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A step by step breakdown for investing in Tax Liens & Tax Deeds, including a state by state directory. A very simplified approach to an often-confusing strategy.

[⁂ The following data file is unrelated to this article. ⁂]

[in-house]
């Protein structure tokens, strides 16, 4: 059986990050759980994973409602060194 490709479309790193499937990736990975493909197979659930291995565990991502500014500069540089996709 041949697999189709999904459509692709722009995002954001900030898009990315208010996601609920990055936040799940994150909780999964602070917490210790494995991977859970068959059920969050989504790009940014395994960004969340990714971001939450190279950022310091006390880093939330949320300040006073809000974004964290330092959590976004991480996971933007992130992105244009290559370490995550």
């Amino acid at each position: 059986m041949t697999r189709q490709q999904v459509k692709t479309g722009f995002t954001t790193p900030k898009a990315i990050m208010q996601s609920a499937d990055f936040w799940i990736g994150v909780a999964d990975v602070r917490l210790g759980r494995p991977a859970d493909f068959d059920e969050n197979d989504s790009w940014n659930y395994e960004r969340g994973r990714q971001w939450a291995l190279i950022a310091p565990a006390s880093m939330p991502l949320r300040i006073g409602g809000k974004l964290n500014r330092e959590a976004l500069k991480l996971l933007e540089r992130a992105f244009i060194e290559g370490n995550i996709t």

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Alabama (12%) Arizona (16%) Colorado (9% plus federal discount rate) Florida (18%) Illinois (18% for 6 months) Indiana (10%) Kentucky (12%) Louisiana (17%) Maryland (10 to 24%) Mississippi (18%) Missouri (10%) Montana (10%) Nebraska (14%) Nevada (12% New Jersey (18%) New York (10 to 14%) Ohio (18%) South Carolina (12%) South Dakota (12%) Vermont (12%) Washington D.C. (18%) West Virginia (12%) Wyoming (18%) In a tax lien state, counties do not sell property; rather they sell their lien for unpaid property taxes. This lien is an encumbrance or enforcement right held by the county. While the lien does not grant full ownership rights to the property, it does provide the investor with two commanding rights: 1) The right to receive interest penalty charges if the lien is paid off by the delinquent property owner, and 2) The right to foreclose the tax lien and take title to the property if the lien is not paid. Even better the property tax lien is a high priority lien superior to judgment liens, mortgage liens, trust deeds, and other private liens. The Process: 1. The winning bidder at a tax lien auction is issued what is known as a tax lien certificate for the property. 2. The original owner will often have a period of time to redeem the property, which is known as a redemption period. 3. During this time, interest is accruing on the property that must also be paid to redeem the property. 4. If the property is redeemed, the investor (holder of the lien certificate) profits by collecting the interest. 5. If the property is not redeemed, the investor has the right to obtain the deed to the property. • Price of lien bid up based on competition • Price paid for lien may be bid higher, but interest rate is fixed • Ex States: Alabama, Georgia, Indiana, Montana, & Kentucky • Interest rate earned on certificate is bid down • Winning bidder is person who accepts the lowest interest rate payable on the lien • Ex States: Arizona, Florida, Maryland, New Jersey, & Missouri 1. Premium. Under this method, the investor willing to pay the highest "premium" (or excess above the lien amount) will be the winner. The premium may or may not earn interest, and may or may not be paid back to the investor upon redemption of the lien. (Colorado uses this method) 2. Random Selection. Under this method, a bidder will be randomly selected from those offering a bid. Usually a computer is used to make the selection, but in smaller jurisdictions more rudimentary methods may be used (Larry Loftis, an attorney and professional tax lien investor from Orland, FL and an author on the subject, mentions in his book of an Iowa county whose random selection method consisted of drawing numbered ping-pong balls from a small bucket). Nevada uses Random selection since it is supposed to be the first buyer but it is hard to determine who was the first person to the sale. 3. Rotational Selection. Under this method, the first lien offered for sale will be offered to the investor holding bidder number one, who has the right of first refusal. If bidder number one refuses the lien, bidder number two may then bid. However, bidder number one will not be offered another lien until his number comes up again in the rotation. The next lien will go to the next number in line. Under this method, the investor has virtually no control over which liens s/he will obtain in the bidding, except to take or refuse what is offered. 4. Bid Down the Ownership. Used in Iowa and few other states, the investor willing to purchase the lien for the lowest percent of encumbrance on the property will be awarded the lien. For example, a bidder may agree to take a lien on only 95% of the property. If the lien is not redeemed, the investor would only receive 95% ownership of the property with the remaining 5% owned by the original owner. In practice, few investors will bid on liens for less than full right to the property or sale proceeds. Therefore, with multiple owners bidding on 100% encumbrance, the process then generally reverts to the random selection. OTC certificates – is one that did not sell at the live auction. In many states, when the certificate does not sell, it is "struck off" to the county. The county has a list in their office that you can typically access online or call & request it. You can purchase these either online or via mail, eliminating any need for travel. No restrictions exist on who can participate in these sales Cautionary Note: they are often not sold for a reason. Make sure you do a good amount of due diligence on the property. For example, at the 2003 Maricopa County , Arizona tax sale 21,200 liens were available for sale but only 14,156 liens were sold. A total of 7,044 or approximately 33% of liens were made available for purchase after the tax sale. In 2004, that percentage totaled 27% and was still within the historical range of fluctuation. Although Arizona ‟s Maricopa County is a very popular destination for tax lien investors, literally thousands of liens are still available for purchase after each sale. Such liens would still carry a full 16% interest rate for the investor. While such a large inventory can create confusion for the investor, a systematic process for eliminating liens can transform this into a simple yet profitable exercise. Track down county‟s website Enter parcel number Pull up tax records Compare to amount delinquent (for all previous years) Check Google Earth Call local agent about potentially relisting property Preliminary title report 1. The Right to Collect Interest or Foreclose: The prudent investor will earn profit on the lien certificate no matter the outcome. If the lien is paid off by the delinquent property owner through redemption, then the investor can generally expect to receive a double digit return on the original investment. On the other hand, if redemption does not occur then the investor can foreclose on the certificate. After foreclosure, the investor will obtain full ownership rights to the parcel. Moreover, since property taxes are a small percentage of market value, the investor stands to earn substantial profit on the transaction. 2. A High Priority Lien Holder Position: At the tax sale the investor purchases a tax lien once held by the county. The priority position of the property tax lien is not subordinated (or diminished) because a private party now holds the lien. The investor holds the same rights once held by the county. Because the lien occupies a first position on the land title, foreclosure of the tax lien clears almost all other liens from the title. Foreclosure not only places full property ownership in the hands of the investor, but it purges the land title of other subordinate liens and debts. The end result is a property interest that is generally „free and clear‟ of other obligations on the title. NOTE: Exceptions will be discussed in Section VI. 3. No Landowner Liability or Maintenance Responsibility: An often forgotten benefit of tax lien investing is the passive nature of the investment. Only one state grants the purchaser of a tax lien possession of the property. In all other states, the investor does not obtain possession by purchasing the tax lien. The investor is simply a super priority lien holder, but not a property owner. Because the tax lien investor is not a possessor of property, there is no landowner liability. This is clearly an advantage as lawsuits against property owners/operators continue to rise. According to The Wall Street Journal (Feb 2003), 4. Enforcement Rights Without Enforcement Duties: Another advantage is that the tax lien investor need not demand payment or start collection efforts to compel payment from the delinquent property owner. Although the lien is now owned by a private investor the county will still handle enforcement of the lien until foreclosure. Some states will actually handle the foreclosure process for you. Irregardless, there is no contact with the delinquent taxpayer. Moreover, in the redemption scenario most state tax offices handle the collection of redemption money plus interest. The investor will receive notice that payment has been made to the county. Most states will require the investor to mail back the actual tax certificate in return for the funds invested plus interest. 5. The Right to Purchase Later Year Tax Liens: Liens sold at auction are only for one year‟s delinquent taxes. If the property owner defaults on next year‟s taxes then the investor has the right to privately acquire these taxes with no competition. This can maximize investment performance depending on the tax lien jurisdiction. It also reduces research time since the investor will already be familiar with a particular parcel. In a tax deed state the county will sell all of its rights to the property at a public foreclosure auction or through a later assignment process. The sale will generally occur 3 to 5 years after the first tax payment becomes delinquent. Property is sold for